Tuesday, August 7, 2018

Who needs gold when real growth is picking up?


Chart #1

I've been posting updates of Chart #1 for at least the past 5 years. It never ceases to amaze me that the prices of two different assets should be so highly correlated. Of course, gold and TIPS do share a few things in common: both offer promises/guarantees of some sort. Gold promises to maintain your purchasing power over time, and TIPS offer you a government-guaranteed real rate of interest. Both, in other words, offer a form of protection against inflation, and both can be considered "safe" ports in an economic and/or financial market storm.

(Note: in the chart I have used the inverse of the real yield on 5-yr TIPS as a proxy for their price. Like any bond, the price of TIPS goes up as their real yield declines, and vice versa.)

For the past year this chart has been suggesting that gold prices were lagging the decline in TIPS prices. Gold now appears to be "catching up." Awfully tempting to see gold prices move still lower.

Why should these two asset prices tend to correlate so well?

Gold and TIPS prices rose in the late 2000s as the economy crashed. A weaker economy made gold more attractive because many figured that monetary easing in response to significant economic weakness might spark a rise in inflation. And gold is a natural safe place to hide when there is economic and financial market chaos. TIPS rose in price as well, because there was strong demand for the guaranteed real yields that they paid when other asset prices were collapsing.

For the past 5 years, gold and TIPS prices have been irregularly declining, because the market is coming to appreciate that the outlook for economic growth is improving, and that lessens the need for accommodative monetary policy and that in turn lessens the risk of an unexpected rise in inflation. Moreover, the returns on other assets have been very attractive of late, and that weakens demand for gold and TIPS because neither promise much in the way of return (gold pays nothing, and the real yield on TIPS is meager). Plus, there is just less need these days for the security and safety of either asset. And of course there is less demand for inflation hedges now that we have seen two decades of inflation averaging 2% or less, and now that the Fed is beginning to reverse its quantitative easing stance.

Chart #2

Chart #2 shows how real yields on TIPS do indeed track changes in economic growth fundamentals. A very strong economy in the late 1990s saw very high real yields on TIPS, whereas the past decade of sub-par economic growth has seen very low real yields. Both growth and real yields have been moving higher in recent years.

7 comments:

steve said...

Our moron POTUS is not backing down on taxing American consumers in his effort to bring China to their knees. A more obtuse foreign policy cannot be imagined. Furthermore, voting results in Ohio and Kansas suggest trouble in Nov.

DT is pulling defeat from the jaws of victory with his idiotic tariffs and despicable persona. As a father of five I cannot possibly understand how anyone can support this misogynist, adulterous and callous megalomaniac.

https://www.washingtonexaminer.com/policy/defense-national-security/trump-only-fools-would-disagree-with-tariffs-china-is-doing-poorly

randy said...

A depressing situation is the democrats take the house. It will then be even harder for conservatives that can't stand Trump to not support him in 2020.

Cameron Khajavi said...

Scott - there is a growing narrative that dollar strength and the feds balance sheet unwind is leading to emerging market stress (Turkey as example) that is going to spiral out of control - I think it’s nonsense given the dxy isn’t even back to last years levels / everyone was complaining about a weak dollar not that long ago / rates have moved but are still quite low - Argentina and turkey seem very indiosyncraric to me and not a good barometer for the em complex - regardless I think a post on the topic (I realized you have written on this in the past) would be greatly appreciated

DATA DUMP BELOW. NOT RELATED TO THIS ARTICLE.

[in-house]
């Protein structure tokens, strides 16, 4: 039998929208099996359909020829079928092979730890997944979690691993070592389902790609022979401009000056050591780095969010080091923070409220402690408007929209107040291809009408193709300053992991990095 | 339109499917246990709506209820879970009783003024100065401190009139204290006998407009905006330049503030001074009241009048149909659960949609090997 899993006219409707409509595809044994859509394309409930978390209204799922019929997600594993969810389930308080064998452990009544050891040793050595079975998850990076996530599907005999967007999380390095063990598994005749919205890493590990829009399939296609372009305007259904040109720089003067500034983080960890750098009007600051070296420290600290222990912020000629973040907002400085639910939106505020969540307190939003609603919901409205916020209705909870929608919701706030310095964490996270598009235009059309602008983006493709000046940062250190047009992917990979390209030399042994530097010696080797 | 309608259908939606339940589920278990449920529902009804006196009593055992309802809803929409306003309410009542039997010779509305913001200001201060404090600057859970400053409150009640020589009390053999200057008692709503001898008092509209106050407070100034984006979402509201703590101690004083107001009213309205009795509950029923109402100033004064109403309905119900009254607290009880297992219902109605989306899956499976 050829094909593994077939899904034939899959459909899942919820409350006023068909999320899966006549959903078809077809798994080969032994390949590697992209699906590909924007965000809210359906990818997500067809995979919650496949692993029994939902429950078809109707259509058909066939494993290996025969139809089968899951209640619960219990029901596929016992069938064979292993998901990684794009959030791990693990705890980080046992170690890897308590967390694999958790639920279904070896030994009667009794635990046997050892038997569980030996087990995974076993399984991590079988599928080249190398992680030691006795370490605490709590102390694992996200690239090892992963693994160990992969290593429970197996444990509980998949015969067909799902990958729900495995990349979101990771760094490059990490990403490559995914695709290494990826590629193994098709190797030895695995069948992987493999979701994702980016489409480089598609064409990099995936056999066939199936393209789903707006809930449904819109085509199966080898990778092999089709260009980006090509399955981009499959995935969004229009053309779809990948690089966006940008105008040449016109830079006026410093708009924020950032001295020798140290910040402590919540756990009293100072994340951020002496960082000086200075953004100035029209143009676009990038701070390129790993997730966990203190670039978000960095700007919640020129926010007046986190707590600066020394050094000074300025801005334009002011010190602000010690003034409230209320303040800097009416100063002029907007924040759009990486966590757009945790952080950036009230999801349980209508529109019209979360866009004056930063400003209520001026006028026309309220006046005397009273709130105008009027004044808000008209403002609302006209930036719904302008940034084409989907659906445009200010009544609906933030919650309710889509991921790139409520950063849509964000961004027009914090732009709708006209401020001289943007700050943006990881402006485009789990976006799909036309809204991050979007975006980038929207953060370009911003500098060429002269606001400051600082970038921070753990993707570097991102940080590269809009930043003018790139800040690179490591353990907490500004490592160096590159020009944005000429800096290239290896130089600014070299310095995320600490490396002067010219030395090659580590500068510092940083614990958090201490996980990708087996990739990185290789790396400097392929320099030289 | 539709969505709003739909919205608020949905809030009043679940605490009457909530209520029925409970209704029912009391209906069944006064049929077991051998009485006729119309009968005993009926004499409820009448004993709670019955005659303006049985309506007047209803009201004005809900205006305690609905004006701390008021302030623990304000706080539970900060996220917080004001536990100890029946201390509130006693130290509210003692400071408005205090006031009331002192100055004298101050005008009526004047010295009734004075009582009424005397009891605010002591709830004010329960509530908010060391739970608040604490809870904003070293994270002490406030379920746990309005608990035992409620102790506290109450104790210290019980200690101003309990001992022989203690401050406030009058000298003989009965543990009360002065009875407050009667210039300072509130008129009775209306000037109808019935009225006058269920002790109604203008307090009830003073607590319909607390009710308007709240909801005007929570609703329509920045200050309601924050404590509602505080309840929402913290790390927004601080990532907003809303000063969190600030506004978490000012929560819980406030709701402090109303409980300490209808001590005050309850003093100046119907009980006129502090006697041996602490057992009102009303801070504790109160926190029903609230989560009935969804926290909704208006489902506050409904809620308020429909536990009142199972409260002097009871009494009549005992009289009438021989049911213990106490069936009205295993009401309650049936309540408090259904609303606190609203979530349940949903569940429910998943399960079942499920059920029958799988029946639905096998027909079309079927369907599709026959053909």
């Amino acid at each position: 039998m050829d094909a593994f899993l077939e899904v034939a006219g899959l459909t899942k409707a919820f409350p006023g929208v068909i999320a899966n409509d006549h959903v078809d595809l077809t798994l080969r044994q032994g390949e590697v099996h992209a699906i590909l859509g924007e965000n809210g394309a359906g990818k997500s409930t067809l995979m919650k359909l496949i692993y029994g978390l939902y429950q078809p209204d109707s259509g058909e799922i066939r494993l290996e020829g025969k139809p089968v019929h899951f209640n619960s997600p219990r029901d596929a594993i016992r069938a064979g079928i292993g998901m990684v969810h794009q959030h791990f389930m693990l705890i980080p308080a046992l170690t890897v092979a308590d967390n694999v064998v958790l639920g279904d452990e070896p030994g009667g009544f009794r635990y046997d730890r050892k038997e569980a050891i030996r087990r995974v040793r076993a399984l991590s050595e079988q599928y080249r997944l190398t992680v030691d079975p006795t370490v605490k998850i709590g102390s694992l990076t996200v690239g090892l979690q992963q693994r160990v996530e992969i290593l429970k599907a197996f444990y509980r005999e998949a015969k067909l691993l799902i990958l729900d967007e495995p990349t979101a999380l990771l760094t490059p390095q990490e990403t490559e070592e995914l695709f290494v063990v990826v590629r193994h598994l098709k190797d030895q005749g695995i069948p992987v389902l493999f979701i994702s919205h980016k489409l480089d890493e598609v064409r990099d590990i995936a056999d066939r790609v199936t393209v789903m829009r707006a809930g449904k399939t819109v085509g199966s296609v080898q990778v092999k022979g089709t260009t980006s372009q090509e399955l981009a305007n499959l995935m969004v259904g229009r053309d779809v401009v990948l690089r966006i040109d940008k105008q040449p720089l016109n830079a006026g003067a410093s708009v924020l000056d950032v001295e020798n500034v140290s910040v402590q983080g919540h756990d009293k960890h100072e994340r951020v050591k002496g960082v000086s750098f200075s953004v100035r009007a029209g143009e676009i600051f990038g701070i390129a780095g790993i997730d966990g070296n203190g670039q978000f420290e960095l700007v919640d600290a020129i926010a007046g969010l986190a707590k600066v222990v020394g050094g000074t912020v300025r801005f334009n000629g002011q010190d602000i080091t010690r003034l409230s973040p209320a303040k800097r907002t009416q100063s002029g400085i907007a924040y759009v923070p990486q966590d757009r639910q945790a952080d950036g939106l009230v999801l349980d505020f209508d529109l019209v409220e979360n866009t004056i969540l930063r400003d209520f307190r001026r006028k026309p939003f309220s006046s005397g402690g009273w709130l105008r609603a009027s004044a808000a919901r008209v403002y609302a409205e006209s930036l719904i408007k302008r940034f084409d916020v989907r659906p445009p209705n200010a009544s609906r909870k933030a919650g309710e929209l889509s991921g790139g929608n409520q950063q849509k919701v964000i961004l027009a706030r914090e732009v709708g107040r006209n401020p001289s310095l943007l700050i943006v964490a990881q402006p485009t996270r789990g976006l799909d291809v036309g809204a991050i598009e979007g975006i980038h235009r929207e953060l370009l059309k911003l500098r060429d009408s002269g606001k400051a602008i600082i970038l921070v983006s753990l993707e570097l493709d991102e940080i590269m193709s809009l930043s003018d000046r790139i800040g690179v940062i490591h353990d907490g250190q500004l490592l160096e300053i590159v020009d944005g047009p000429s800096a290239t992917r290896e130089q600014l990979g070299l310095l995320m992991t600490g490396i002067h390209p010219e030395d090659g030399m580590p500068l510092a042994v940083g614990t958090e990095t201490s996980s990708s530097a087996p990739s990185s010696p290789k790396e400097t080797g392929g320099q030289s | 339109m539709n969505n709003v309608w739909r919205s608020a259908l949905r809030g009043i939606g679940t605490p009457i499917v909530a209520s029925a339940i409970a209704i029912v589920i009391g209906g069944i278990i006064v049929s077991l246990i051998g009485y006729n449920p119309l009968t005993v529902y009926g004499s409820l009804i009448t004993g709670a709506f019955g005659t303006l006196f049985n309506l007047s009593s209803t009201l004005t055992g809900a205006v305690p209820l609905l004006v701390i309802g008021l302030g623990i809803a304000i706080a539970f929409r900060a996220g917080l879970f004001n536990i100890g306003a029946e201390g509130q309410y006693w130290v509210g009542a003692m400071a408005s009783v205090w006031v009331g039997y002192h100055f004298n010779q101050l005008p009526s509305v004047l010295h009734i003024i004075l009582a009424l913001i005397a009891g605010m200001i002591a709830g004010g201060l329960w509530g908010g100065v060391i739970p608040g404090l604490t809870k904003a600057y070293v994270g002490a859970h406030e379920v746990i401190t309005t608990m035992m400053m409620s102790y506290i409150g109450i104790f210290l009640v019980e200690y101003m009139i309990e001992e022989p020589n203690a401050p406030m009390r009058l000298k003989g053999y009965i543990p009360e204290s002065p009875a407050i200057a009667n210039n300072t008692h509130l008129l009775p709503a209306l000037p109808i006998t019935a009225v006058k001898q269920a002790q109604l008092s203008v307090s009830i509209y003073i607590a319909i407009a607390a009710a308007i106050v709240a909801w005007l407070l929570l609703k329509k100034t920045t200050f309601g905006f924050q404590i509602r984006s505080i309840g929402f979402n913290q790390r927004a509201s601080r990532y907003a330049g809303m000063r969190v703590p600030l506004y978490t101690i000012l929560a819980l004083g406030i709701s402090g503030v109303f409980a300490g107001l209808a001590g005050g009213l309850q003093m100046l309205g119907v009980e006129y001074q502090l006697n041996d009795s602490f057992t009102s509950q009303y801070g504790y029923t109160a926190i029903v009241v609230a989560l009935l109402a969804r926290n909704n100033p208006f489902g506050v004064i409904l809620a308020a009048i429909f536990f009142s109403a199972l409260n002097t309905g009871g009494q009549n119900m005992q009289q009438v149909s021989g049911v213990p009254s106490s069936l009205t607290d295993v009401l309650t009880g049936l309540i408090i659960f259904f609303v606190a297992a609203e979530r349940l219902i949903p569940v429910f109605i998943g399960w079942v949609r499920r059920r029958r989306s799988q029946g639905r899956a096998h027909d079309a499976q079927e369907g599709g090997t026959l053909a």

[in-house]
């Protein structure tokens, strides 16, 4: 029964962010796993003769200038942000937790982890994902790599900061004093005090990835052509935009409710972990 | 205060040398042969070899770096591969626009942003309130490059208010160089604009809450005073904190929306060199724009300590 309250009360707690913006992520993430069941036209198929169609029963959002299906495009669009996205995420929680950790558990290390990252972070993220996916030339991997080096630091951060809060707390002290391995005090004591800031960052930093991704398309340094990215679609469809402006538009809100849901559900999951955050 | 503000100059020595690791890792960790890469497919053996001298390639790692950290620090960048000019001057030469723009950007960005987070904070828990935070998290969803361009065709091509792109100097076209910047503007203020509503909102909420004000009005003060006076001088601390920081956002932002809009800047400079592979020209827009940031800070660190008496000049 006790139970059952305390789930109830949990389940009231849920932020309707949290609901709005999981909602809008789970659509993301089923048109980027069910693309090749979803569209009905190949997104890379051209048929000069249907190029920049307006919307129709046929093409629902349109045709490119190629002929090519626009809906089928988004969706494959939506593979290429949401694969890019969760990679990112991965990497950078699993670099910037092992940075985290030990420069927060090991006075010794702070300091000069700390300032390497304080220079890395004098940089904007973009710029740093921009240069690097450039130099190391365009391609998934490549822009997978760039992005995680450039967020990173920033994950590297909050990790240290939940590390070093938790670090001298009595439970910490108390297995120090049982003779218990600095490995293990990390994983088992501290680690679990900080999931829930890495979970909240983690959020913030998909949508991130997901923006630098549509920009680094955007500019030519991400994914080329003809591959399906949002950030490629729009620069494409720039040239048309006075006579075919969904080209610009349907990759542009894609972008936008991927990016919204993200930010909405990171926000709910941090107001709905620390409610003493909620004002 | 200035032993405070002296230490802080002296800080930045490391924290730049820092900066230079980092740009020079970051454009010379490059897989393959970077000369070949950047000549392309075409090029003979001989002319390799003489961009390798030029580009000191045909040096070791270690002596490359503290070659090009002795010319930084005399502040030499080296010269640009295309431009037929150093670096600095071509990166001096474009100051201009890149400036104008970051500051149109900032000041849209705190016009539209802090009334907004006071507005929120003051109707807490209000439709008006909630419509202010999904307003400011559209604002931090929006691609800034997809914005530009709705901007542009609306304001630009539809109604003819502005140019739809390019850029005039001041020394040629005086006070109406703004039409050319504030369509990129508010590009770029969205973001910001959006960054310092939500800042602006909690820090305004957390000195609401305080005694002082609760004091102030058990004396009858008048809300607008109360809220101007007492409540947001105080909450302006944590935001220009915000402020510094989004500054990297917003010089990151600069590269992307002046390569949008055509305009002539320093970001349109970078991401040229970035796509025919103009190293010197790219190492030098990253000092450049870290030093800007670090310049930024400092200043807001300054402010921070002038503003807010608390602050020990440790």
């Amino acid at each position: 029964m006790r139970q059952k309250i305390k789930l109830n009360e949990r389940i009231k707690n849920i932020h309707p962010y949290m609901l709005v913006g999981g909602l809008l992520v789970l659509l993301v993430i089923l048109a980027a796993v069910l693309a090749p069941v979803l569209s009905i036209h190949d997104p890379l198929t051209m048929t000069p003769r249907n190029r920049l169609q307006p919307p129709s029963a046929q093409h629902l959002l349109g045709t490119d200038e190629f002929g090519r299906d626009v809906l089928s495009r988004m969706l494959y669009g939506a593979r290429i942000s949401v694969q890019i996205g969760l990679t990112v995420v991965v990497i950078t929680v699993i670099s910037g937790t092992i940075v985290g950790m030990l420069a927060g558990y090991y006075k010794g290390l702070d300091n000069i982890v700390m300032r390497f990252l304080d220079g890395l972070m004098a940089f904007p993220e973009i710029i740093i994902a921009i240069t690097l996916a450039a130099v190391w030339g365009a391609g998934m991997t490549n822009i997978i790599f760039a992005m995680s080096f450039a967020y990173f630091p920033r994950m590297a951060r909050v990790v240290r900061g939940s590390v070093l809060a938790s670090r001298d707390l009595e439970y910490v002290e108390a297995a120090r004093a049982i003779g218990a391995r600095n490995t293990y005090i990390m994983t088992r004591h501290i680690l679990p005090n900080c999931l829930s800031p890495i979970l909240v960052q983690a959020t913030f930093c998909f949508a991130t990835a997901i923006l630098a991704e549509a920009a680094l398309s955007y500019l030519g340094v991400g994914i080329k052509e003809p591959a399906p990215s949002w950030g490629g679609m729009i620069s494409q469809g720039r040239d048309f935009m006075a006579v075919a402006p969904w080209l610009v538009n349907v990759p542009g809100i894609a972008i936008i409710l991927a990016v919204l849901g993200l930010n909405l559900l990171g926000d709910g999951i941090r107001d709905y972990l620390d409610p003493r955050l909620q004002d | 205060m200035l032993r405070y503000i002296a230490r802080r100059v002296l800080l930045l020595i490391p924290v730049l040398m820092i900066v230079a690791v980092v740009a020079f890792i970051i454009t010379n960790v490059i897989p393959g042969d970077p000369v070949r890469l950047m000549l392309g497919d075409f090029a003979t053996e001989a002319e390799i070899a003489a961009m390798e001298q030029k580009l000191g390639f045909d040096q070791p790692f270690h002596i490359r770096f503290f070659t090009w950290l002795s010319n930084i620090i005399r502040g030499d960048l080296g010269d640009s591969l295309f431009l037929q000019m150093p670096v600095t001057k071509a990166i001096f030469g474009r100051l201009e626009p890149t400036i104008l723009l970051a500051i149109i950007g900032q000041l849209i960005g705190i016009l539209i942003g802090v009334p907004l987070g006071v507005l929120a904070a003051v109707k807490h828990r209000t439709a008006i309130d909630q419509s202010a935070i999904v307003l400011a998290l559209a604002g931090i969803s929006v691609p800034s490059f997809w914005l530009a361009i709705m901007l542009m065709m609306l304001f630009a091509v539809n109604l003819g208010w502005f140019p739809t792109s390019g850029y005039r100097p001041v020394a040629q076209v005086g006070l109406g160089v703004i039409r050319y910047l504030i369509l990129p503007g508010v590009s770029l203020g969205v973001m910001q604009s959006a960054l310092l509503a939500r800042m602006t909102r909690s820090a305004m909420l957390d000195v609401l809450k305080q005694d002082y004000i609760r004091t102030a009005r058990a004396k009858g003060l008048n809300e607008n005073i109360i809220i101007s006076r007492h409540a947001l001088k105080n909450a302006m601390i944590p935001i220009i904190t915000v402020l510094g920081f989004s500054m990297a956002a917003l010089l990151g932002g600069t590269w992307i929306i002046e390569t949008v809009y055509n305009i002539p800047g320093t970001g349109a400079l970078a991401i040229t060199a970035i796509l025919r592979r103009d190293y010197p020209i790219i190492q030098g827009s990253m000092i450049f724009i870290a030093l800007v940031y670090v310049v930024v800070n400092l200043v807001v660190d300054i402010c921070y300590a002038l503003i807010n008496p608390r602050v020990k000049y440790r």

Unknown said...

Donald Trump is best president since Ronald Reagan unless of course you like Fascism, Communism, Islam and/or Socialism. He is putting America first and getting great results especially after 28 years of the Neocon/Islamist Bushes, Clinton and Obama. I can't for the life me understand how anyone could have voted for Obama or Clinton unless you hate your country and are racist as 99.99% of Democrats are. Then again the Democrats were the slavery, Jim Crow and KKK Party so nothing has changed.

Larry said...

unknown, well said.

WealthMony said...

Steve, please. We can tell you're upset, but President Trump is not really a moron. He does not have an intellectual disability. If you're wanting to insult the president, you've done just that by calling him a moron, but his mental capabilities hardly fit the technical requirements for a moron. I also think you've missed something if you think DT is a misogynist. Even if he is, it would have no impact on the economy!

My biggest worry is that the Fed will make another common policy error and eventually kill this long period of prosperity we are experiencing.

steve said...

The POTUS is the paradigm as leader of the US. Is anyone seriously suggesting that DT represents a model to be emulated? Not a misogynist? He's cheated on his wife's multiple times-that we know of! He has his little hissy fits of tweeter and his trade policy of trying to bring China to it's knees is at best dangerous-not to mention the fact that it represents a TAX on US consumers. He employs cronyism ad hoc. So yeah I'll stick with my MORON label.

DT is NOT a conservative and of course worst of all? The response from the left is to go FURTHER left-towards socialism. The schism is this country is mind boggling.

You guys have your heads in the sand.